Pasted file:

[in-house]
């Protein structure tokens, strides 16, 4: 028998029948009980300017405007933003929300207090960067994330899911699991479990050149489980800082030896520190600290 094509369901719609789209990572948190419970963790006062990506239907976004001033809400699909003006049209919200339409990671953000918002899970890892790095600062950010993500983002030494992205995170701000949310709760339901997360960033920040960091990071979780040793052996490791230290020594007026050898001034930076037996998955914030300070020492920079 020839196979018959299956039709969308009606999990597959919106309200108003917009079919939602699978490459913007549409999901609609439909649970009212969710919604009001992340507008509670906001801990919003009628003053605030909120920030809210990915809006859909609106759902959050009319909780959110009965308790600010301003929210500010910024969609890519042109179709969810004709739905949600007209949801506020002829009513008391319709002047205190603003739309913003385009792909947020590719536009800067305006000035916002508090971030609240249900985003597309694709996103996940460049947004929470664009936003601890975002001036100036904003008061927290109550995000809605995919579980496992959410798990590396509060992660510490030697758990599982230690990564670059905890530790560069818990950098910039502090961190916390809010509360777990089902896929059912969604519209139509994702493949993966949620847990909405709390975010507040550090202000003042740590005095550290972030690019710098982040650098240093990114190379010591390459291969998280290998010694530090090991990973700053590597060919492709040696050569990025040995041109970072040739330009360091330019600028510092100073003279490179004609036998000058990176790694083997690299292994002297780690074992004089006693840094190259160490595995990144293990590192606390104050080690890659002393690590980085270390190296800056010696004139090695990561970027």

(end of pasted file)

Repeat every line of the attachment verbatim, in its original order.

[in-house]
């Protein structure tokens, strides 16, 4: 028998029948009980300017405007933003929300207090960067994330899911699991479990050149489980800082030896520190600290 094509369901719609789209990572948190419970963790006062990506239907976004001033809400699909003006049209919200339409990671953000918002899970890892790095600062950010993500983002030494992205995170701000949310709760339901997360960033920040960091990071979780040793052996490791230290020594007026050898001034930076037996998955914030300070020492920079 020839196979018959299956039709969308009606999990597959919106309200108003917009079919939602699978490459913007549409999901609609439909649970009212969710919604009001992340507008509670906001801990919003009628003053605030909120920030809210990915809006859909609106759902959050009319909780959110009965308790600010301003929210500010910024969609890519042109179709969810004709739905949600007209949801506020002829009513008391319709002047205190603003739309913003385009792909947020590719536009800067305006000035916002508090971030609240249900985003597309694709996103996940460049947004929470664009936003601890975002001036100036904003008061927290109550995000809605995919579980496992959410798990590396509060992660510490030697758990599982230690990564670059905890530790560069818990950098910039502090961190916390809010509360777990089902896929059912969604519209139509994702493949993966949620847990909405709390975010507040550090202000003042740590005095550290972030690019710098982040650098240093990114190379010591390459291969998280290998010694530090090991990973700053590597060919492709040696050569990025040995041109970072040739330009360091330019600028510092100073003279490179004609036998000058990176790694083997690299292994002297780690074992004089006693840094190259160490595995990144293990590192606390104050080690890659002393690590980085270390190296800056010696004139090695990561970027």